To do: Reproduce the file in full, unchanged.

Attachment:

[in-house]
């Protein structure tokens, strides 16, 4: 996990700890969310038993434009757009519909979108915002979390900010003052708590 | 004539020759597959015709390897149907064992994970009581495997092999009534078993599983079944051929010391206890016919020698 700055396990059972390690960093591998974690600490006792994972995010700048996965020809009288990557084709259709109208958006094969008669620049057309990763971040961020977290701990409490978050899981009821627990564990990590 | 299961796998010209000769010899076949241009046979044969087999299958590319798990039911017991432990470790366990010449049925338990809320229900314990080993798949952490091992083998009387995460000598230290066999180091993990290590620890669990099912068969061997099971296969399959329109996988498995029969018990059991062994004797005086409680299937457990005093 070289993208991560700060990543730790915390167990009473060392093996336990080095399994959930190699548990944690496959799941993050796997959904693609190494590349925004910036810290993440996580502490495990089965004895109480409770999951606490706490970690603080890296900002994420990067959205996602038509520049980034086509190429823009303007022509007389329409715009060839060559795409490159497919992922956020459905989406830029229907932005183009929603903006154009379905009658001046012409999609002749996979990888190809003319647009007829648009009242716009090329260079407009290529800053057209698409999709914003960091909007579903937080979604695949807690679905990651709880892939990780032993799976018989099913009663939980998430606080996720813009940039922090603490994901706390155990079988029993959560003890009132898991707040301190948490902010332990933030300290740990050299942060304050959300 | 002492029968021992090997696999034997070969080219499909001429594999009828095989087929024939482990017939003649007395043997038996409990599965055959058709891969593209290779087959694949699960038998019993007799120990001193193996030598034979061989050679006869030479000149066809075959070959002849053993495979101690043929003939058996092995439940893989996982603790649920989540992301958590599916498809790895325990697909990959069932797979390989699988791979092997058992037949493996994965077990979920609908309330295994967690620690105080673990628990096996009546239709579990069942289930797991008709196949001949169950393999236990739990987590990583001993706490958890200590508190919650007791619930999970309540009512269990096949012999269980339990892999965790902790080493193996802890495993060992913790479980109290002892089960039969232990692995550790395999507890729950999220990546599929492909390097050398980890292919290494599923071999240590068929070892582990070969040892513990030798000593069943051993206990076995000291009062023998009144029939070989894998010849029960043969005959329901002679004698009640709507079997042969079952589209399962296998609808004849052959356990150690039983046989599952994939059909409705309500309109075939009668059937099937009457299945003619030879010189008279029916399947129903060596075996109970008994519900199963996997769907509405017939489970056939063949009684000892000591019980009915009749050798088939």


[in-house]
């Protein structure tokens, strides 16, 4: 996990700890969310038993434009757009519909979108915002979390900010003052708590 | 004539020759597959015709390897149907064992994970009581495997092999009534078993599983079944051929010391206890016919020698 700055396990059972390690960093591998974690600490006792994972995010700048996965020809009288990557084709259709109208958006094969008669620049057309990763971040961020977290701990409490978050899981009821627990564990990590 | 299961796998010209000769010899076949241009046979044969087999299958590319798990039911017991432990470790366990010449049925338990809320229900314990080993798949952490091992083998009387995460000598230290066999180091993990290590620890669990099912068969061997099971296969399959329109996988498995029969018990059991062994004797005086409680299937457990005093 070289993208991560700060990543730790915390167990009473060392093996336990080095399994959930190699548990944690496959799941993050796997959904693609190494590349925004910036810290993440996580502490495990089965004895109480409770999951606490706490970690603080890296900002994420990067959205996602038509520049980034086509190429823009303007022509007389329409715009060839060559795409490159497919992922956020459905989406830029229907932005183009929603903006154009379905009658001046012409999609002749996979990888190809003319647009007829648009009242716009090329260079407009290529800053057209698409999709914003960091909007579903937080979604695949807690679905990651709880892939990780032993799976018989099913009663939980998430606080996720813009940039922090603490994901706390155990079988029993959560003890009132898991707040301190948490902010332990933030300290740990050299942060304050959300 | 002492029968021992090997696999034997070969080219499909001429594999009828095989087929024939482990017939003649007395043997038996409990599965055959058709891969593209290779087959694949699960038998019993007799120990001193193996030598034979061989050679006869030479000149066809075959070959002849053993495979101690043929003939058996092995439940893989996982603790649920989540992301958590599916498809790895325990697909990959069932797979390989699988791979092997058992037949493996994965077990979920609908309330295994967690620690105080673990628990096996009546239709579990069942289930797991008709196949001949169950393999236990739990987590990583001993706490958890200590508190919650007791619930999970309540009512269990096949012999269980339990892999965790902790080493193996802890495993060992913790479980109290002892089960039969232990692995550790395999507890729950999220990546599929492909390097050398980890292919290494599923071999240590068929070892582990070969040892513990030798000593069943051993206990076995000291009062023998009144029939070989894998010849029960043969005959329901002679004698009640709507079997042969079952589209399962296998609808004849052959356990150690039983046989599952994939059909409705309500309109075939009668059937099937009457299945003619030879010189008279029916399947129903060596075996109970008994519900199963996997769907509405017939489970056939063949009684000892000591019980009915009749050798088939």